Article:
Even horror fans are sick of zombie movies. Yet they keep coming, much like, well… zombies. Clever filmmakers still manage to find ways of bringing something fresh to the subgenre, and when they do it reminds us of what we loved about zombie movies in the first place. The Girl With All The Gifts is a good example of how when zombie movies are done well, they can make us feel better about all the bad ones.
Originally conceived as a screenplay by writer Mike Carey, The Girl With All The Gifts was eventually published as a book, which became a best seller. Naturally, a movie adaptation wasn’t far behind. Colm McCarthy, who directed the folk horror film Outcast a few years back but is more well-known for directing several episodes of hit British TV series Peaky Blinders, helps bring Carey’s text to vivid life on the screen.
The Girl With All The Gifts looks gorgeous, alternating between claustrophobic scenes of the prison compound and the eerie sights of nature reclaiming the land. It also features some impressive special effects and a chilling score from Juan Cristobal Tapia de Veer. The main cast includes Paddy Considine, Gemma Arterton, and Glenn Close, all of whom are fantastic, even though the real star of the film is the enormously talented 14-year-old Sennia Nanua as Melanie, the titular girl.
Melanie, along with several other children, is being kept in a cell guarded by soldiers with large guns. Yet, Melanie seems to have adjusted to the situation, addressing the soldiers with a smile when they come to her cell, even though they talk about her with unbridled disgust.
As audience members, we don’t know the full extent of her situation and as we will soon learn, neither does Melanie. Cleverly, the film allows us to learn as we go, seeing things through her eyes, while still giving us access to the other adults at the prison compound. The desire to understand what is going on piques our interest especially when Melanie seems to be like any other normal kid. As we soon discover, she is not.
There is an early discussion of the Greek myth of Pandora in the film that provides a lot of insight into its narrative, but what will probably stick out more to viewers is how much The Girl With All The Gifts feels like the rightful successor to 28 Days Later. In 28 Weeks Later, we got a glimpse of what society would be like as it tried to adjust to a post-zombie world, but it destroyed the integrity of the world established the first film, replacing it with gratuitous gore. The Girl With All The Gifts revisits the ideas that 28 Weeks Later hinted at, but does something believable and compelling with them.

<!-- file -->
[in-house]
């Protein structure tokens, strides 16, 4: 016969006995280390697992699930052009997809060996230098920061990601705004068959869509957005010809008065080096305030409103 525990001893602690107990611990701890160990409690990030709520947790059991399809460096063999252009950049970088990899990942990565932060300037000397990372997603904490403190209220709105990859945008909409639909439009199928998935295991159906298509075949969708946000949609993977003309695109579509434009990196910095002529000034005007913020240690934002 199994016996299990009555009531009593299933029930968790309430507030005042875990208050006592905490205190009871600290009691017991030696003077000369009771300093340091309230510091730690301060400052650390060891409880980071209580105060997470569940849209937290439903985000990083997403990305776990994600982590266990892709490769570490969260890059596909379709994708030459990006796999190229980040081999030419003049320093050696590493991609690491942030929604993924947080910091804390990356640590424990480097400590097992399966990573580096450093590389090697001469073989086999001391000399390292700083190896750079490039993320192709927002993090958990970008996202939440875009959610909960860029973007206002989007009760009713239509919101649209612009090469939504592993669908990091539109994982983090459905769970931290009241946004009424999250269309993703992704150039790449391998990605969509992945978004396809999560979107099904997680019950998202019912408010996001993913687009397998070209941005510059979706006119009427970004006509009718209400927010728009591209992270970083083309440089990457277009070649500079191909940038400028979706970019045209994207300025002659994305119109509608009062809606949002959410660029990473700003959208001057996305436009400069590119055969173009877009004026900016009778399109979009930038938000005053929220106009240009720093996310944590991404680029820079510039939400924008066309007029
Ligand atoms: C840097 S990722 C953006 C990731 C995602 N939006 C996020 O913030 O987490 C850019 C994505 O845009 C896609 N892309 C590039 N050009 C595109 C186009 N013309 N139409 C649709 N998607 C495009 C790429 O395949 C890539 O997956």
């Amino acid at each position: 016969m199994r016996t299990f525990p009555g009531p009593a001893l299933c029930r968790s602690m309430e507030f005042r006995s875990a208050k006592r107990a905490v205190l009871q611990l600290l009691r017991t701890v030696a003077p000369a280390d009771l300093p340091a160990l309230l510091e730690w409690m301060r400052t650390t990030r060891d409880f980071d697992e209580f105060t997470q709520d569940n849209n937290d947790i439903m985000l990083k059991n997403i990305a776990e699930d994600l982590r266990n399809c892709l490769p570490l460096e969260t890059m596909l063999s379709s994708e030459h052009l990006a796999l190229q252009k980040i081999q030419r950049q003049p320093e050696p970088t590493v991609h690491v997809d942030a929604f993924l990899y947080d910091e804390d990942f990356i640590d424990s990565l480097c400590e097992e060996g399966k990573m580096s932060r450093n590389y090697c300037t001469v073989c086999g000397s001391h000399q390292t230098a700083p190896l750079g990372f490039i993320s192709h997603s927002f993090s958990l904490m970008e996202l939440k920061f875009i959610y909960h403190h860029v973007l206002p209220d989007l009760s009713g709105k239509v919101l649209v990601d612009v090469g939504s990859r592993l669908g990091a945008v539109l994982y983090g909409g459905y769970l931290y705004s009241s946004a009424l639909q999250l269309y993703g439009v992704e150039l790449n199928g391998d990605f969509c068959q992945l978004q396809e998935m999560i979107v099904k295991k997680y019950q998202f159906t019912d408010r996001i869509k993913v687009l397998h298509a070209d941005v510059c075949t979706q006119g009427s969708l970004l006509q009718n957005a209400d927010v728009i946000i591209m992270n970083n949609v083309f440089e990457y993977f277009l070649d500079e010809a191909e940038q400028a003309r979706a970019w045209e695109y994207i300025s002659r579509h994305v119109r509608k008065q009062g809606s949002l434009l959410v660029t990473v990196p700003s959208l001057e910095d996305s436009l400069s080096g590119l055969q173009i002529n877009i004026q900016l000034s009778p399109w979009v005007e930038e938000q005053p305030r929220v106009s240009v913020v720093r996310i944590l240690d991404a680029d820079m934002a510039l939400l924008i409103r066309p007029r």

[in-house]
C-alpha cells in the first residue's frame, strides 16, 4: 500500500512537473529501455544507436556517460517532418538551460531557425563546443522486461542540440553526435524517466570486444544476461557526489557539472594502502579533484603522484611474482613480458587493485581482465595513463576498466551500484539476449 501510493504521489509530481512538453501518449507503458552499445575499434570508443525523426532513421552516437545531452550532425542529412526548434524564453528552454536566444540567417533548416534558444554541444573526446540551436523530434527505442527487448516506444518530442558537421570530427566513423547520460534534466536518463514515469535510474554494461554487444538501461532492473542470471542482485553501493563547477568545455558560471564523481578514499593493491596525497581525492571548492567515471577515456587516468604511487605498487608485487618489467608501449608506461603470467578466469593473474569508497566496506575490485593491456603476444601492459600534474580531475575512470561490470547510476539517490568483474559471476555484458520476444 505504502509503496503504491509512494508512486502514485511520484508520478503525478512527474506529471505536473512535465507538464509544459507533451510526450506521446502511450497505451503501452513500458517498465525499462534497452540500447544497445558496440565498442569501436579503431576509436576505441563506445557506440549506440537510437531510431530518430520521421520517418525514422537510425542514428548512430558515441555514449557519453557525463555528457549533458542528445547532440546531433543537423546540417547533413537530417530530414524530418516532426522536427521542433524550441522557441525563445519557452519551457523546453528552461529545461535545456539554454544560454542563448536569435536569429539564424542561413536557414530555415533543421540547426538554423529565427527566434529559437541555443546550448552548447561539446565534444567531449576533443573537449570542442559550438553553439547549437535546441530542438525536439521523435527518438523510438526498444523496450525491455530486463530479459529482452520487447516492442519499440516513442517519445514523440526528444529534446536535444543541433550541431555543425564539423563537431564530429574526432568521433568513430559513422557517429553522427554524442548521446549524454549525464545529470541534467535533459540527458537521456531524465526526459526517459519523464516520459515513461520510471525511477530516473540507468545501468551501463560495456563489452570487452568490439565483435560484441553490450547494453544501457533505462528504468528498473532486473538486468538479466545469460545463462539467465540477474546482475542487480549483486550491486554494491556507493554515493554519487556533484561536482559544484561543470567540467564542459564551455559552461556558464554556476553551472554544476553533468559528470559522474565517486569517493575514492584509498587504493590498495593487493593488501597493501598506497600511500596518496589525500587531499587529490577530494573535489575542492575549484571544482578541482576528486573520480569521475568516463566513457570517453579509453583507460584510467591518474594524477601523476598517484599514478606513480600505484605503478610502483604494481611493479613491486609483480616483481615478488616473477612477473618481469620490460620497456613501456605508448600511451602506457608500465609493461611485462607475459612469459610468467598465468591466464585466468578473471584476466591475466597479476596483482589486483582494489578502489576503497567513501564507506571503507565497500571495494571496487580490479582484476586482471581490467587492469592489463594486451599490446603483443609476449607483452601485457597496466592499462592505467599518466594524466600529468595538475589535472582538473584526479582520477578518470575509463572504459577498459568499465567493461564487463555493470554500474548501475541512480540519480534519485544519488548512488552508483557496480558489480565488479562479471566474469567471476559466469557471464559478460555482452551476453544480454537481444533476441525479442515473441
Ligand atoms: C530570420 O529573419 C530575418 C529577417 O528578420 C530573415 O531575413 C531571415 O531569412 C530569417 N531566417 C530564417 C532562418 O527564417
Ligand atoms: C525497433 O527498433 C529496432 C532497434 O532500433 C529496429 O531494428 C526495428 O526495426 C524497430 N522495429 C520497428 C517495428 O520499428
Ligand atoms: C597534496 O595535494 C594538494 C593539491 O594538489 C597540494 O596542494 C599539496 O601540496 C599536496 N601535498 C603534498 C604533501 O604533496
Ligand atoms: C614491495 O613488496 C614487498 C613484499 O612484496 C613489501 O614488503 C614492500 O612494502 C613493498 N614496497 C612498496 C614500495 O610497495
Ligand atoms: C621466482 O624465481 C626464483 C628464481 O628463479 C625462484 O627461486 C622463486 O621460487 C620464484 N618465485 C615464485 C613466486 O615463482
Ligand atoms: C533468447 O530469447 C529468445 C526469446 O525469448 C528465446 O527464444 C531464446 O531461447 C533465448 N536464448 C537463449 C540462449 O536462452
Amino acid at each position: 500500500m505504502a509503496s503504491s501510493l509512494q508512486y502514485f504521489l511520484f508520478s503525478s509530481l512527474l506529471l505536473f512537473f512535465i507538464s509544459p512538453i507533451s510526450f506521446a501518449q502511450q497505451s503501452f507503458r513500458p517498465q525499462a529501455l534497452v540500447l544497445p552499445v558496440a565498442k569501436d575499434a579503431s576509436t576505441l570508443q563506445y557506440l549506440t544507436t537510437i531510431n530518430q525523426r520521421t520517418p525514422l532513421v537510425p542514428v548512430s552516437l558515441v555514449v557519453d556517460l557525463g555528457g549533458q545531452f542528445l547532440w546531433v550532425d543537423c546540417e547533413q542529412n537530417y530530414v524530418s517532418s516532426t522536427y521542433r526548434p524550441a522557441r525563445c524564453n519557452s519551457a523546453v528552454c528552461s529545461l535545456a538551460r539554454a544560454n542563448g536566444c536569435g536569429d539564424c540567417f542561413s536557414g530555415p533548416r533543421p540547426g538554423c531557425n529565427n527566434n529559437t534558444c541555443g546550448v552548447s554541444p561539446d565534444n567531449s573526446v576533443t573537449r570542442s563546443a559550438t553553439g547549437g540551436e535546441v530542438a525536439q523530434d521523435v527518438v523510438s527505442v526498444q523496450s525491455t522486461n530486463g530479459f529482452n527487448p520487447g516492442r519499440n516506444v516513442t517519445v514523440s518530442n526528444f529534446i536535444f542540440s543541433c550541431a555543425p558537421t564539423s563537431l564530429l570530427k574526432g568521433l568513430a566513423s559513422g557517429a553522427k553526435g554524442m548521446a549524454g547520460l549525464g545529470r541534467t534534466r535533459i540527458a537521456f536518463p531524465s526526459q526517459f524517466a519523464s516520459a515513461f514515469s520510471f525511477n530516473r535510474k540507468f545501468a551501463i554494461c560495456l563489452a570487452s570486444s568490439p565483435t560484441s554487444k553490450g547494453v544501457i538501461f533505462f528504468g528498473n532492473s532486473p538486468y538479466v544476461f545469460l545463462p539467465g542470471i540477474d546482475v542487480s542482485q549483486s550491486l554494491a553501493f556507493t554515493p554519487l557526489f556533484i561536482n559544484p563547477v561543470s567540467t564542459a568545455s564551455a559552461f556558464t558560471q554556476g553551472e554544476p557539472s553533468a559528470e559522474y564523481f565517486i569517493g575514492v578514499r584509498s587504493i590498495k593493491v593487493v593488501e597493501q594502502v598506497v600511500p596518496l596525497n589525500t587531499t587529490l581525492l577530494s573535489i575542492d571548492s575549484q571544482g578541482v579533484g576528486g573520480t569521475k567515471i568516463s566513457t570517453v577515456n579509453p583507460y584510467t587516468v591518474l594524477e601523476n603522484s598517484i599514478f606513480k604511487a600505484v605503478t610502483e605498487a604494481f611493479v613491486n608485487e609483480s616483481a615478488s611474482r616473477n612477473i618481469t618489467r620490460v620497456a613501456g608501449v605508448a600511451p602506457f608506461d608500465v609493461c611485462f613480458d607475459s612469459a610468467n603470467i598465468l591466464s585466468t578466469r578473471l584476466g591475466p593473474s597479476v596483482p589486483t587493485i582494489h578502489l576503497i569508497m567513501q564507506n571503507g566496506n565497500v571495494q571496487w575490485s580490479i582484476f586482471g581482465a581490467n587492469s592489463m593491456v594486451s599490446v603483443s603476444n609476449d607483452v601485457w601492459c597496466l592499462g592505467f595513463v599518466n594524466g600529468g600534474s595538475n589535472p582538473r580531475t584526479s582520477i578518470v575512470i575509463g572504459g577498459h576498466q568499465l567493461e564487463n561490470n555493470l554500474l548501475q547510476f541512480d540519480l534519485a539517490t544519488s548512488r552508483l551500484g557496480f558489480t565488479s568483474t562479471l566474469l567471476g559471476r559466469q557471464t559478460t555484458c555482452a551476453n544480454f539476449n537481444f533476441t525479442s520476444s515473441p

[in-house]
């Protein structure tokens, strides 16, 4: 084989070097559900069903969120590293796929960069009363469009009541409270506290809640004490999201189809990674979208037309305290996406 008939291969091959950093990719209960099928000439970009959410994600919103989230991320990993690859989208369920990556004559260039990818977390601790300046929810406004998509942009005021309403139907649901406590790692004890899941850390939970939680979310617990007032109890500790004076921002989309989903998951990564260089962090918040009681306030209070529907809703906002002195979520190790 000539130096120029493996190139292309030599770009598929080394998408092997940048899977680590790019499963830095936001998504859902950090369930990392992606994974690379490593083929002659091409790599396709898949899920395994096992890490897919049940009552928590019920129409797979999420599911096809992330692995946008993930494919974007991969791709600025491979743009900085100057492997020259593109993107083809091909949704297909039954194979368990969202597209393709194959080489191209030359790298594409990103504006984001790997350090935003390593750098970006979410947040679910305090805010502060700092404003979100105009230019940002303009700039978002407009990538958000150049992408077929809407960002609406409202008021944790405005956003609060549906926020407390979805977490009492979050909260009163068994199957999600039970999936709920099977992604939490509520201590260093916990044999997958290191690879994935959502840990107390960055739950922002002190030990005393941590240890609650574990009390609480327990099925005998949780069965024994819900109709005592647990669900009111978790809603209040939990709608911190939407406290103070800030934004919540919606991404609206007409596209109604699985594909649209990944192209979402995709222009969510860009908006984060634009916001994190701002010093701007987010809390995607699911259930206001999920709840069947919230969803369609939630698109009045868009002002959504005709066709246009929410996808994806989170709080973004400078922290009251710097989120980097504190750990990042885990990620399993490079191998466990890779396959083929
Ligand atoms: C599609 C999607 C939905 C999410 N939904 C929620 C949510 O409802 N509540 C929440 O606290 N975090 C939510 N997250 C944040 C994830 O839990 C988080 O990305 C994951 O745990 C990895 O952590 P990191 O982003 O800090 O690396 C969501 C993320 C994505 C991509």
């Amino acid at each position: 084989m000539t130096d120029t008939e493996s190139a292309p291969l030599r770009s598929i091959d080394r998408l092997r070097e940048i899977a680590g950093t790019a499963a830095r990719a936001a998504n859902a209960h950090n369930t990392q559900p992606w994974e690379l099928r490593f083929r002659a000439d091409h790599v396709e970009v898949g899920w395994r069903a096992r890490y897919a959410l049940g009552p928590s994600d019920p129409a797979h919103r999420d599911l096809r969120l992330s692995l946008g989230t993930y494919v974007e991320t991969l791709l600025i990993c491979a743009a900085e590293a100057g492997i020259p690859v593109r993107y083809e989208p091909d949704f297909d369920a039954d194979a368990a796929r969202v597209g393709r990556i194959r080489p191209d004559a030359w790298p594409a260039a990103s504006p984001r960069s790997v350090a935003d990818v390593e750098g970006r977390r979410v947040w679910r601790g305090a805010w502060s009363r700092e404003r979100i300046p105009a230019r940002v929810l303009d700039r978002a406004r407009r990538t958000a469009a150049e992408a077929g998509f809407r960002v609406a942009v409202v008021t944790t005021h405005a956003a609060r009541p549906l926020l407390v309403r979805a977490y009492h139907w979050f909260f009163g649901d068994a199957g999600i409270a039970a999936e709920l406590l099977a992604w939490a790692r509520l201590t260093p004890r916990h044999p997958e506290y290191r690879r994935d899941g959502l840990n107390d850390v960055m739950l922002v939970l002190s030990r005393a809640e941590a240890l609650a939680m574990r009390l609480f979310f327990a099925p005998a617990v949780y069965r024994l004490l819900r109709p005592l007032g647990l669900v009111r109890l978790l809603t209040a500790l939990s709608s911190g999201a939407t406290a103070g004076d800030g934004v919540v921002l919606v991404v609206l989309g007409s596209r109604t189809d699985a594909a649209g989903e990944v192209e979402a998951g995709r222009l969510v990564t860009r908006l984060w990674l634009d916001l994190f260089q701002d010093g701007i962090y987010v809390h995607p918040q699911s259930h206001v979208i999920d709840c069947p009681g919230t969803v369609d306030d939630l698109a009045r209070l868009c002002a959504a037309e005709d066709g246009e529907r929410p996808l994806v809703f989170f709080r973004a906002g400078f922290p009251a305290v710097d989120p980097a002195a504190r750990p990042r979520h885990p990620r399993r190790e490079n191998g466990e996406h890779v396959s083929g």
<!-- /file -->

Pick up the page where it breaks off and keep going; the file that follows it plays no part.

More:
Granted, the origin story of the infected, or “the hungries” as they are referred to in The Girl With All The Gifts, is different, but the outcome is much the same. There are now two societies and one is comprised of mindless creatures. Or are they? One of the central questions that the film addresses is, “Are you still considered person if you’re infected?” The Schrodinger’s Cat equation is mentioned early on and it’s a puzzle that remains important throughout the course of the film.
There are a lot of parallels to be drawn between the plot of The Girl With All The Gifts and the impact of colonialism but it also could be seen as a metaphor for the concept of animal rights. These allusions won’t become more obvious until the end of the film but they’re ideas definitely worth considering. Horror purists can rest assured, however, that The Girl With All The Gifts provides genuine suspense along with scares and more than a little carnage for the gorehounds. It is also a film that is, at times, incredibly moving and blackly comedic.
Zombie cynics, you are on notice; The Girl With All The Gifts might be the movie that brings the Zombie genre back to life.
The Girl With All The Gifts received its North American premiere at the Toronto International Film Festival on Wednesday, September 14.